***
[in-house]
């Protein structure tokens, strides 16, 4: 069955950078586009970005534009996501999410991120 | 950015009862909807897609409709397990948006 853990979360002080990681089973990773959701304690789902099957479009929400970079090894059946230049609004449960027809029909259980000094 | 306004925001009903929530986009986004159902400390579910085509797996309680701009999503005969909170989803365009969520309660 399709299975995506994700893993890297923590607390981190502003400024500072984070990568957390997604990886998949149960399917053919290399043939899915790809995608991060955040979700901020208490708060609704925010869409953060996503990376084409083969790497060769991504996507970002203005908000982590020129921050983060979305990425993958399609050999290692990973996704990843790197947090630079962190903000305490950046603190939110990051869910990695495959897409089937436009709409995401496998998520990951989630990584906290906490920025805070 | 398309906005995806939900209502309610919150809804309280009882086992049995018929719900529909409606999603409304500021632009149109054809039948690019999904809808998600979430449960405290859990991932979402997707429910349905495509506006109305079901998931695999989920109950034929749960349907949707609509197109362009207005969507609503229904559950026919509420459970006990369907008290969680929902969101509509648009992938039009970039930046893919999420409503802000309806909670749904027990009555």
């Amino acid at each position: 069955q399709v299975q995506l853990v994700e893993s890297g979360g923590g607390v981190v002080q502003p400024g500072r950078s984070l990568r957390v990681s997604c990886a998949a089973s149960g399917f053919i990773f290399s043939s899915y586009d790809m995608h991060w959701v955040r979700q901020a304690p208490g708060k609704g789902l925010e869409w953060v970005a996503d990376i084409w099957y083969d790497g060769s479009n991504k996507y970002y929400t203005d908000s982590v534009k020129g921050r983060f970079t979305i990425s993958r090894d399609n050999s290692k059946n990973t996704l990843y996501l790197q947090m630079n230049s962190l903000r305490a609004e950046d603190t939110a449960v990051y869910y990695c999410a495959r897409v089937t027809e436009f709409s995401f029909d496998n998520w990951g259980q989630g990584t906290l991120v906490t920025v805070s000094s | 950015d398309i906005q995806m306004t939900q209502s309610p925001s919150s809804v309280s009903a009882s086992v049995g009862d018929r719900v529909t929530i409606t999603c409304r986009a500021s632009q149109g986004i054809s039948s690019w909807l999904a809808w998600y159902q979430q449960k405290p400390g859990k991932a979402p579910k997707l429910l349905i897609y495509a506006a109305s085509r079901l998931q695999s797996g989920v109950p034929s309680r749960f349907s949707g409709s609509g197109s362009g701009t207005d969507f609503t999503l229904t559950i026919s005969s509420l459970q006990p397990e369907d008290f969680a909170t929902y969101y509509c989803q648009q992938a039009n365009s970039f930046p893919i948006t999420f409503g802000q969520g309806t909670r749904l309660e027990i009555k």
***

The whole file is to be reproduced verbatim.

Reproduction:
[in-house]
């Protein structure tokens, strides 16, 4: 069955950078586009970005534009996501999410991120 | 950015009862909807897609409709397990948006 853990979360002080990681089973990773959701304690789902099957479009929400970079090894059946230049609004449960027809029909259980000094 | 306004925001009903929530986009986004159902400390579910085509797996309680701009999503005969909170989803365009969520309660 399709299975995506994700893993890297923590607390981190502003400024500072984070990568957390997604990886998949149960399917053919290399043939899915790809995608991060955040979700901020208490708060609704925010869409953060996503990376084409083969790497060769991504996507970002203005908000982590020129921050983060979305990425993958399609050999290692990973996704990843790197947090630079962190903000305490950046603190939110990051869910990695495959897409089937436009709409995401496998998520990951989630990584906290906490920025805070 | 398309906005995806939900209502309610919150809804309280009882086992049995018929719900529909409606999603409304500021632009149109054809039948690019999904809808998600979430449960405290859990991932979402997707429910349905495509506006109305079901998931695999989920109950034929749960349907949707609509197109362009207005969507609503229904559950026919509420459970006990369907008290969680929902969101509509648009992938039009970039930046893919999420409503802000309806909670749904027990009555």
């Amino acid at each position: 069955q399709v299975q995506l853990v994700e893993s890297g979360g923590g607390v981190v002080q502003p400024g500072r950078s984070l990568r957390v990681s997604c990886a998949a089973s149960g399917f053919i990773f290399s043939s899915y586009d790809m995608h991060w959701v955040r979700q901020a304690p208490g708060k609704g789902l925010e869409w953060v970005a996503d990376i084409w099957y083969d790497g060769s479009n991504k996507y970002y929400t203005d908000s982590v534009k020129g921050r983060f970079t979305i990425s993958r090894d399609n050999s290692k059946n990973t996704l990843y996501l790197q947090m630079n230049s962190l903000r305490a609004e950046d603190t939110a449960v990051y869910y990695c999410a495959r897409v089937t027809e436009f709409s995401f029909d496998n998520w990951g259980q989630g990584t906290l991120v906490t920025v805070s000094s | 950015d398309i906005q995806m306004t939900q209502s309610p925001s919150s809804v309280s009903a009882s086992v049995g009862d018929r719900v529909t929530i409606t999603c409304r986009a500021s632009q149109g986004i054809s039948s690019w909807l999904a809808w998600y159902q979430q449960k405290p400390g859990k991932a979402p579910k997707l429910l349905i897609y495509a506006a109305s085509r079901l998931q695999s797996g989920v109950p034929s309680r749960f349907s949707g409709s609509g197109s362009g701009t207005d969507f609503t999503l229904t559950i026919s005969s509420l459970q006990p397990e369907d008290f969680a909170t929902y969101y509509c989803q648009q992938a039009n365009s970039f930046p893919i948006t999420f409503g802000q969520g309806t909670r749904l309660e027990i009555k």